Stanford’s Anderson Collection museum to feature trove of couple’s art

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Along a shady road here, you can glimpse large estates behind gates and hedges bought with fortunes earned in Silicon Valley. Then you come to the driveway of a ranch house that stands pretty much as it was when built in the 1960s by Harry and Mary Margaret Anderson.

From the unpretentious exterior, few would guess that inside the house a single painting in their collection is worth as much as one or even two of those neighboring estates. This is the home of people who not only live with art, they live for it, searching for “the best of the best,” as Harry Anderson puts it.

Paintings by Willem de Kooning and Philip Guston in the foyer, Jackson Pollock in the dining room, Sam Francis and Morris Louis in the living room while the narrow hallway is lined with huge abstractions by Ellsworth Kelly, Richard Diebenkorn, Agnes Martin and Robert Motherwell.


It goes on and on, through the library, kitchen and three bedrooms. This September, however, 121 works by 86 artists, half from the house and half from Quadrus, a Cliff May-designed complex where Hunk Anderson maintains an office, will be moved to an elegant new museum on the campus of Stanford University called the Anderson Collection.

The Andersons — known widely as Hunk and Moo — along with their daughter Mary Pat Pence, known as Putter, and granddaughter Devin Pence are on hand to provide a tour of the ranch house’s collection before it is transferred to Stanford.

Hunk explains that the family has a “collection of collections.” They began buying art after their first visit to the Louvre in 1964, acquiring work by French impressionists like Renoir, then American moderns like Georgia O’Keeffe before focusing on work by the Abstract Expressionists, Color Field painters and Pop art.

Then the Andersons began giving it away. Key works such as Robert Rauschenberg’s “Collection,” 1953-54, and Jasper Johns’ “Land’s End,” 1963, were given to the San Francisco Museum of Modern Art in 1972. Thirty works of Pop art by Claes Oldenburg, Andy Warhol and others were donated to the museum in 1992 and seven Frank Stella paintings from 1959 to 1988 were given in 2001. Much of their collection was shown at the museum in 2000, in “Celebrating Modern Art: The Anderson Collection.” (They also collected prints and gave more than 650 to San Francisco’s Fine Arts Museums in 1996, which transferred them to the De Young.)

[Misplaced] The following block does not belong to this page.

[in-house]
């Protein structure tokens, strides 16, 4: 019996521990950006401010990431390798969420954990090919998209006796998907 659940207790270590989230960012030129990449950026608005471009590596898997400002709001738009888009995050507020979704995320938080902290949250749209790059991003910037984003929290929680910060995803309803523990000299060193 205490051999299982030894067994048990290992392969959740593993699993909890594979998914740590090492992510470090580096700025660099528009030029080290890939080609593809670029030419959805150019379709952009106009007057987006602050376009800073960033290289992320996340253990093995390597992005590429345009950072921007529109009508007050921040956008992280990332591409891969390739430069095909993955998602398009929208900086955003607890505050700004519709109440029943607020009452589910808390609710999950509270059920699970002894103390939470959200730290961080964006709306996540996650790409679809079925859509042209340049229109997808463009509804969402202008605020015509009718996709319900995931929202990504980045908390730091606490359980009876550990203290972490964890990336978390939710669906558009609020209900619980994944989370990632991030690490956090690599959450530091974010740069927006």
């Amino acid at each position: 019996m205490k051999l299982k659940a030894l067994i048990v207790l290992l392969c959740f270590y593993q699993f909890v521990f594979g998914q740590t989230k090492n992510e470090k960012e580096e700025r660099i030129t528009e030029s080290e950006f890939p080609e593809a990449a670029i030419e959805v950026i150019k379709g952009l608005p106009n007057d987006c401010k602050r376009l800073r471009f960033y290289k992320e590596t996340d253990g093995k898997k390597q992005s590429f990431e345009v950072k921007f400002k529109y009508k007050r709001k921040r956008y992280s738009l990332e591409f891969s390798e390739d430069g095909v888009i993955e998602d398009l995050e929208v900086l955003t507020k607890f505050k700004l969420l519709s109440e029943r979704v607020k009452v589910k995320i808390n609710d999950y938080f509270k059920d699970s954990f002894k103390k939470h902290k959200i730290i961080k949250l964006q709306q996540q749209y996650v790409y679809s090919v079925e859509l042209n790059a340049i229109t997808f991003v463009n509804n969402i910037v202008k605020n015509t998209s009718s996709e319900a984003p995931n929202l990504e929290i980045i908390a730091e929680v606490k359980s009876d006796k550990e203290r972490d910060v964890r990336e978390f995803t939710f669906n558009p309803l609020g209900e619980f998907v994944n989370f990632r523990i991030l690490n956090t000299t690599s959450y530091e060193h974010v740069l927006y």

However, what the Andersons call their “core collection” remained at the ranch house. Along with their association with SFMOMA, the couple have enjoyed a lengthy relationship with Stanford University, though neither is an alumnus. For decades, Stanford doctoral candidates in art history have worked as interns with the collection, including Neil Benezra, now director of SFMOMA. Benezra harbors no ill will that their collection is going to Stanford, not his museum.

“What the Andersons have wanted for many years is to have a museum-quality space dedicated to their collection,” he said. “That is something that of all the institutions in the Bay Area, probably Stanford was best able to provide. What is most extraordinary in the collection is the representation of Abstract Expressionist paintings at a time when a museum can only dream of acquiring paintings by Pollock or De Kooning. The treasure of the collection, unquestionably is “Lucifer,” by many people’s lights the outstanding drip painting still in private hands, an absolutely beautiful painting, which would make any museum’s collection sing.”


Hunk says, “We think the collection deserves dedicated space and they have provided us not just with a gallery but with a dedicated building. It’s great.”

An additional motivation for the Andersons was Stanford’s recent Arts Initiative, accelerating an emphasis on the arts in a school better known for producing leaders in business and science, including founders of Yahoo and Google.